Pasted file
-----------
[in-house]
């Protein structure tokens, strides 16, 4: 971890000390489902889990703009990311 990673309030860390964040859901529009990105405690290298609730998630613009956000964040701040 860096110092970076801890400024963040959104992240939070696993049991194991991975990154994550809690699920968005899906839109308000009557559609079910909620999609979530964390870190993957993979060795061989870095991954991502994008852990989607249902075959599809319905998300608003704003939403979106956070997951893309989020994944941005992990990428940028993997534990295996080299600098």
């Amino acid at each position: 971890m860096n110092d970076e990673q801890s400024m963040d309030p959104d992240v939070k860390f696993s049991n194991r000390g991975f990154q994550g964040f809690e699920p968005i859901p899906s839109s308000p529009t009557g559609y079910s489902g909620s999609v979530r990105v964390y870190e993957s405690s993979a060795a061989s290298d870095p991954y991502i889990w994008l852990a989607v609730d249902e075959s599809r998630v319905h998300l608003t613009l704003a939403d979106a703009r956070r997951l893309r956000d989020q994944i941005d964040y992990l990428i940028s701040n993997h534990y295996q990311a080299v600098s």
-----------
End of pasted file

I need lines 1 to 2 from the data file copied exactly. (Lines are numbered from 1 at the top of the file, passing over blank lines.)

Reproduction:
[in-house]
């Protein structure tokens, strides 16, 4: 971890000390489902889990703009990311 990673309030860390964040859901529009990105405690290298609730998630613009956000964040701040 860096110092970076801890400024963040959104992240939070696993049991194991991975990154994550809690699920968005899906839109308000009557559609079910909620999609979530964390870190993957993979060795061989870095991954991502994008852990989607249902075959599809319905998300608003704003939403979106956070997951893309989020994944941005992990990428940028993997534990295996080299600098």